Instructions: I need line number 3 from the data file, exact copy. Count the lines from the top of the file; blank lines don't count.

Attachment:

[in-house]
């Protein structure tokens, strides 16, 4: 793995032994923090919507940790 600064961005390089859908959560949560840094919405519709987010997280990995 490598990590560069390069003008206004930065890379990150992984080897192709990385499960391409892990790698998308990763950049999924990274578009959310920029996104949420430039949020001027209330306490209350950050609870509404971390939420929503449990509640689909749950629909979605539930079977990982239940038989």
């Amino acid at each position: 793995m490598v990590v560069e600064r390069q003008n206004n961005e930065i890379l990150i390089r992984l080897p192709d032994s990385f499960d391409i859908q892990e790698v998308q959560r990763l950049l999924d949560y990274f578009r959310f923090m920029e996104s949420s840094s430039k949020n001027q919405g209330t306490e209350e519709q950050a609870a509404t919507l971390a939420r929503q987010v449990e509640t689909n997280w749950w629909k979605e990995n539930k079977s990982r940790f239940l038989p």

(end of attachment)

């Amino acid at each position: 793995m490598v990590v560069e600064r390069q003008n206004n961005e930065i890379l990150i390089r992984l080897p192709d032994s990385f499960d391409i859908q892990e790698v998308q959560r990763l950049l999924d949560y990274f578009r959310f923090m920029e996104s949420s840094s430039k949020n001027q919405g209330t306490e209350e519709q950050a609870a509404t919507l971390a939420r929503q987010v449990e509640t689909n997280w749950w629909k979605e990995n539930k079977s990982r940790f239940l038989p």